Fingerprinting of conflict minerals: the coltan case

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External Organisational units

  • Bundesanstalt für Geowissenschaften und Rohstoffe (BGR)

Abstract

Since about the year 2000, the African continent has developed into a major exporter of coltan from rare-element pegmatites and their eluvial and alluvial weathering products. Coltan – an important tantalum source - is a central African trade name of mineral concentrates chiefly composed of members of the columbite-tantalite group [(Fe,Mn) (Nb,Ta)2O6], with additional tapiolite, wodginite, ixiolite, microlite, cassiterite, rutile and other heavy mineral phases. Tantalum is a rare metal whose strength, chemistry and electronic properties make it valuable in many high technology and medical applications. The use of tantalum has, for instance, been instrumental in reducing the size of mobile phones. Although the major resources of tantalum are located in Australia, Brazil and Canada, African countries account for more than 75 percent of the current world production (2013: 1,230 metric tons Ta2O5), and artisanal and small-scale mining of coltan is essential to many local economies. Probable links between raw material exports and continuing violent conflicts, especially in the Democratic Republic of the Congo (DRC), are widely discussed. On behalf of the German Federal Ministry for Economic Cooperation and Development (BMZ), the Federal Institute for Geosciences and Natural Resources (BGR) commenced a pilot project to test the general viability of a traceability system that would proof the origin of coltan. Such a system would allow ore produced within regions affected by civil war to be distinguished from other sources. Combined mineralogical, geochemical and geochronological signatures of columbite-tantalite ores are used to trace the origin of ore concentrates. The chemical composition of Nb-Ta oxides in pegmatites and rare-element granites is characterised by a strong variability. However, major as well as trace elements show regional characteristics that, in many cases, allow for the distinction of ore provinces based on the composition of a representative number of grains. The major element variations in columbite-tantalite, tapiolite, wodginite and ixiolite reflect differentiation of, and fractional crystallization from melts. The degree and type of the variation of trace element concentration in Nb-Ta oxides is complex and depends on multiple factors, including crystal-chemical parameters (e.g., ion radius, charge), melt chemistry (e.g., presence of fluxing elements), internal differentiation of the melt, reaction with host rocks, and melt source characteristics. All these factors are superimposed on each other and result in characteristic trace element signatures for Nb-Ta oxides from different ore provinces. About 15,000 electron microprobe and ca. 10,000 LA-ICP-MS datasets from rare element pegmatite and rare metal granite deposits ranging in age from the Archean to the Mesozoic and covering all continents except Antarctica were evaluated and demonstrate variations over two to four orders of magnitude for most trace elements. The most important minor elements in columbite-tantalite are Ti, W, Zr and, Sn (median for the dataset is > 1000 ppm), followed by U, Hf (100-500 ppm), Al, Mg, Pb (10-100 ppm), Sc, Li, Mo, Y, Th and, Tl (1-10 ppm). The median concentrations of the REE, As, Sb, Bi, and Sr are below 2 ppm, and concentrations of Be, Rb and Ba in CGM are usually below the detection limit of the LA-ICP-MS method. Considering the coltan “fingerprint” for ore concentrates originating from the African continent, the determination of mineral formation ages using the U-Pb isotope system traces the origin of a concentrate to one out of five “age provinces” known from African tantalum-bearing pegmatites, i.e. >2.5 Ga, 2.0 Ga, 0.9-1.0 Ga, 0.5 Ga and <0.3 Ga. Mineralogical and geochemical attributes of coltan concentrates and columbite-tantalite group minerals further allow distinction of single deposits within a given province. Using appropriate statistical tests, similarities and dissimilarities between coltan concentrates are calculated. The coltan fingerprinting method has become an integral part of a mineral certification scheme that is currently being installed in the Great Lakes Region of Central Africa.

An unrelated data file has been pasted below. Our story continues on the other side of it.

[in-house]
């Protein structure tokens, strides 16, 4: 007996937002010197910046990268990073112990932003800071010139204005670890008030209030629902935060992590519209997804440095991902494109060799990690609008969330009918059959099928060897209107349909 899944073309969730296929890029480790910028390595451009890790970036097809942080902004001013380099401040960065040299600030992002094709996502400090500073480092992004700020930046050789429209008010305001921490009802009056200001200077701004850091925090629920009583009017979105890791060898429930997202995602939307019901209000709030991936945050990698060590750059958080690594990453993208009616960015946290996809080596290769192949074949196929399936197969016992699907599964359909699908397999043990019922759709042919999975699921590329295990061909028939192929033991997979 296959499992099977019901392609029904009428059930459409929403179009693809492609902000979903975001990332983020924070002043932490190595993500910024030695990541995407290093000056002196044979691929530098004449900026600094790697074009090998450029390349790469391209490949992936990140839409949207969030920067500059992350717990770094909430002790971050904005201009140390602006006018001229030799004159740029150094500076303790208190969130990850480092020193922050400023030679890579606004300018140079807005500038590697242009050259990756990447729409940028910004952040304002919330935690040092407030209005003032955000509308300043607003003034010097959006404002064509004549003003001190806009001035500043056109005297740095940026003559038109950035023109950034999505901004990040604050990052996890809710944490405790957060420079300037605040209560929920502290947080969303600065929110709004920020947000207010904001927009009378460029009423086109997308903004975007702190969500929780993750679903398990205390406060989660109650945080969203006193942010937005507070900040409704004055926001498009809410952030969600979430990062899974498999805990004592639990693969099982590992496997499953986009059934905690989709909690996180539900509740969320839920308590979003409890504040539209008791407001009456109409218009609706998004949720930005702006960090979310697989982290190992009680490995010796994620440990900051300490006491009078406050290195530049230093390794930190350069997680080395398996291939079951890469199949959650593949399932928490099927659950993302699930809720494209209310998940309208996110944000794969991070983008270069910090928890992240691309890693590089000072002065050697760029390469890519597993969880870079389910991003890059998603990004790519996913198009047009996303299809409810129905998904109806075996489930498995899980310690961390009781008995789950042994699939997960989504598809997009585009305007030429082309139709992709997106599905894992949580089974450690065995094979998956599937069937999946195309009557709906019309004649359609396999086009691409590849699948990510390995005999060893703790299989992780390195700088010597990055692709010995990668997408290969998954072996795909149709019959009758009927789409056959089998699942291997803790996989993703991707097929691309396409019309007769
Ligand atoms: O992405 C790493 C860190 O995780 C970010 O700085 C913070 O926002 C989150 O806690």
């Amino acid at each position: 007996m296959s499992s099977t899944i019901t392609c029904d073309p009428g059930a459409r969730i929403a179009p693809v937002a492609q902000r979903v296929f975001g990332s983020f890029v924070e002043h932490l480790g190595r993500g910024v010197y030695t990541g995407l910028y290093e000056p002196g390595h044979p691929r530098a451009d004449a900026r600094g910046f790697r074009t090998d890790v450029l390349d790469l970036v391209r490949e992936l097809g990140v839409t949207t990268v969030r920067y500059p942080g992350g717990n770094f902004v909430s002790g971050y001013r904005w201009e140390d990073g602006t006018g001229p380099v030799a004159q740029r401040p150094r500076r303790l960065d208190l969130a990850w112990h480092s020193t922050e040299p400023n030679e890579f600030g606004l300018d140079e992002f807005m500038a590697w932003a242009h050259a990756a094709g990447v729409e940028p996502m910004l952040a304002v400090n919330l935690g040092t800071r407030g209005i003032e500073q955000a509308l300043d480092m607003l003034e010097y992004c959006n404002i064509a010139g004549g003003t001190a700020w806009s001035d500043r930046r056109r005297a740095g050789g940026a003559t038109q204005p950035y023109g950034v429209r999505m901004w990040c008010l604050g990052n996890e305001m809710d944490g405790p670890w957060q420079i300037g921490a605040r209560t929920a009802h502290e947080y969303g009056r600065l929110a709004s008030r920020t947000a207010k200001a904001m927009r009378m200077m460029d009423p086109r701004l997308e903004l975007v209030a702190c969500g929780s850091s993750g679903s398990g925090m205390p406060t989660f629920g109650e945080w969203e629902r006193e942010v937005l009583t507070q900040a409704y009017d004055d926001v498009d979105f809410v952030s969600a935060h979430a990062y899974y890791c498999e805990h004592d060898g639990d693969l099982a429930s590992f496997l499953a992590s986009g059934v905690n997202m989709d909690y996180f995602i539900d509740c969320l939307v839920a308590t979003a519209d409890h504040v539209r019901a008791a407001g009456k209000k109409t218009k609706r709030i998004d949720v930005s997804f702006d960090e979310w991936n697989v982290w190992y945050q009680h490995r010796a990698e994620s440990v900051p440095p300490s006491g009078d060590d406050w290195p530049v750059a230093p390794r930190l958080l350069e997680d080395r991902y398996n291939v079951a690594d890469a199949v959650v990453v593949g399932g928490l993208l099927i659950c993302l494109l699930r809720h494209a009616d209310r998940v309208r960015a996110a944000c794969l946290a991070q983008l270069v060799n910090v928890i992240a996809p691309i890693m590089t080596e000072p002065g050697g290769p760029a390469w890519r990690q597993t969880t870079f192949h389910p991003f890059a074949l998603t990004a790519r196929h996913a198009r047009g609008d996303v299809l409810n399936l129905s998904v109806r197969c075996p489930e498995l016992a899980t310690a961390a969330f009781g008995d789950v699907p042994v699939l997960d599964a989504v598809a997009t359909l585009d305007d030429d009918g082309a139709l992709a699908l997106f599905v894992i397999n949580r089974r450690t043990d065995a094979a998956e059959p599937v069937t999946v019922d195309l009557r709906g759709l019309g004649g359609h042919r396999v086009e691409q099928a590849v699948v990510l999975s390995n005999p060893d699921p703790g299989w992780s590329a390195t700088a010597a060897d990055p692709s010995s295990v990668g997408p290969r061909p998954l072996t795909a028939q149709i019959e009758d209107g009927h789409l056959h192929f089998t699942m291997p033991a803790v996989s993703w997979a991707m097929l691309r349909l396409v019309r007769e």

Details

Original languageEnglish
Pages33-34
Publication statusPublished - 12 Aug 2015